Pete Buttigieg rolls out $80 billion plan to improve rural broadband

It would be great if this sort of talk actually made it through election cycles. Like so man promises before it, ISP’s have and will continue to spend millions of dollars annually to keep their respective monopoly on providing subpar internet to rural Americans. 😢 Making promises like these nothing more than campaign rhetoric.

August 2019

What to expect from tomorrow’s antitrust hearing featuring big tech

Facebook agrees to some kind of privacy law, which for some reason is very hard for new entrants to adhere to. Amazon may try and instantiate itself as basically the national e-commerce monopolist, kind of like a Bell-regulated monopoly.

Jonathan Shieber for Tech Crunch

When I hear big tech companies say, “we’d love government regulation” what I hear is something similar to what Jonathan points out. That monopolist regulation that makes it even more difficult for new or existing companies to compete, further entrenching these big companies.

the focus should be less on the global ambitions of these technology companies and more on the practices they’ve enacted to stifle competition.

We’ll see if congress can keep their eye on the ball, but I wouldn’t hold my breath.

July 2019

Starbucks feels like a digital library for those that can can afford $5 coffee. I tend to see more people on their device or sharing content then anything else.

July 2019

So the cross posting from here wasn’t working, and it wasn’t until I figured out that the RSS feed didn’t have the updated URL scheme that the rest of the site has. 🤦‍♂️ It was only setup to populate the post slug, missing the month and year path.

July 2019

Facebook denies allegations that you make friends on Facebook

Facebook also denies that it collects, records, and maintains data on users’ “information and activity,” though it does admit that “users can provide Facebook with certain information.”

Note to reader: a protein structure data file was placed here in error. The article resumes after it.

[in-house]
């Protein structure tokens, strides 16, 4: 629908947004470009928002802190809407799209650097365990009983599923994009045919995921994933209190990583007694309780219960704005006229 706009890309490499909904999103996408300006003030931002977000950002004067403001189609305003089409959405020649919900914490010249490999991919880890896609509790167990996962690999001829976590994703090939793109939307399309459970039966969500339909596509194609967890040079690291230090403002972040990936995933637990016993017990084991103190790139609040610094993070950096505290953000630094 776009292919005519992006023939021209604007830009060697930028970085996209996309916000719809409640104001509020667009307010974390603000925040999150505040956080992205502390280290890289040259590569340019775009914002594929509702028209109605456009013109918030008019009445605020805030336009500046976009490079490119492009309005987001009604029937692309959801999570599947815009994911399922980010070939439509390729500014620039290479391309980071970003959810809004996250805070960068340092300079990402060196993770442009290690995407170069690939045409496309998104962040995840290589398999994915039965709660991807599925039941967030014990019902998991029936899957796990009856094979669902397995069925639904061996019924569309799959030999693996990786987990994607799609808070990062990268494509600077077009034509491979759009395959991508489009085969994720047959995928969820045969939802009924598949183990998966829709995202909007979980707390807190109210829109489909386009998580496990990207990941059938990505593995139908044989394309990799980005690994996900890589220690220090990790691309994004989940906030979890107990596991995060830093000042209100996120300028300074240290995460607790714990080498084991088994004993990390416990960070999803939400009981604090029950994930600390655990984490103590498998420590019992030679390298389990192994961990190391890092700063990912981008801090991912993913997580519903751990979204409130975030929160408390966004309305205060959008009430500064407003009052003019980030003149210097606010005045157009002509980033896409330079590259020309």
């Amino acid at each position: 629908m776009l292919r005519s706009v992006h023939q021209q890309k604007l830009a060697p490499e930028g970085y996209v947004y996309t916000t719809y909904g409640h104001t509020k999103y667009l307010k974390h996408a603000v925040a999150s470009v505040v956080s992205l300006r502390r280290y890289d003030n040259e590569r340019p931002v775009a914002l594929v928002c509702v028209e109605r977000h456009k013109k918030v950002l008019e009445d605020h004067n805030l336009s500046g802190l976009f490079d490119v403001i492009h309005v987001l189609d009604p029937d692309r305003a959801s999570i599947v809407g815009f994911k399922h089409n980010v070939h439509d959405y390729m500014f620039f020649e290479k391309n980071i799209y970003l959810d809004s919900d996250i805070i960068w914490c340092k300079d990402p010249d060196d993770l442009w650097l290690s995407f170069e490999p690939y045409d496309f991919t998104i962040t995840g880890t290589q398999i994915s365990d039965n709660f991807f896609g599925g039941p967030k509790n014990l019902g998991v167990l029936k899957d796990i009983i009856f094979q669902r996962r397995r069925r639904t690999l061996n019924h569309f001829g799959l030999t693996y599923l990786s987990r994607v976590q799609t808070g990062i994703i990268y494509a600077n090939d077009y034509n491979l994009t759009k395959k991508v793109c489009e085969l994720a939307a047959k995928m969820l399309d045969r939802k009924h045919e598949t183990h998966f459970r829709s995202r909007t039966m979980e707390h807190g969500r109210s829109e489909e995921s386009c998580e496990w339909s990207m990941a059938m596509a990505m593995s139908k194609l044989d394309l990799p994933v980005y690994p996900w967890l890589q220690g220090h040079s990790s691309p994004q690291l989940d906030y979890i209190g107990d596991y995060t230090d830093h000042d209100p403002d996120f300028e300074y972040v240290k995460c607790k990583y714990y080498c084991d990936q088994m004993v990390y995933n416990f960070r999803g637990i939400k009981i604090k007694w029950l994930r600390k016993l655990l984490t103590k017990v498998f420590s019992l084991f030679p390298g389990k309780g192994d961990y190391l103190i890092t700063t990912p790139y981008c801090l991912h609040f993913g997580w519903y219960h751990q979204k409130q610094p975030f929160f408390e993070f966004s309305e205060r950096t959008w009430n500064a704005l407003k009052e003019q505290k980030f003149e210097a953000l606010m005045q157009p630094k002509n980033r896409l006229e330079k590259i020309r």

Facebook denies allegations that you make friends on Facebook

It is strange to me that anyone could say this, much less write it up in an official legal document, with a straight face.

July 2019

Zoom saved you a click—by giving you a security hole

And then Apple comes along and introduces a security feature to Safari that requires a confirmation click when any link in a web browser attempts to open an external app. Zoom, which likes to pass around web links as a way of driving users into conference calls, didn’t look at this security measure as something to help keep their customers secure—it viewed it as an addition of friction by the platform owner.

Zoom saved you a click—by giving you a security hole

Jason Snell is able to very articulately sum up the events and motivation behind Zoom creating a locally running server, and believing that it was ok to do in the first place.

July 2019

Find the truth. Tell the truth.

This is important, because when digital projects fail, it’s often not the technology, but the underlying culture that sets the precedence for success or failure. Operating inside a culture of fear will inevitably lead to digital project failure.

Find the truth. Tell the truth.

This really echos my sentiment. That technology is the easy part, the people and the culture are the really tough challenges.

July 2019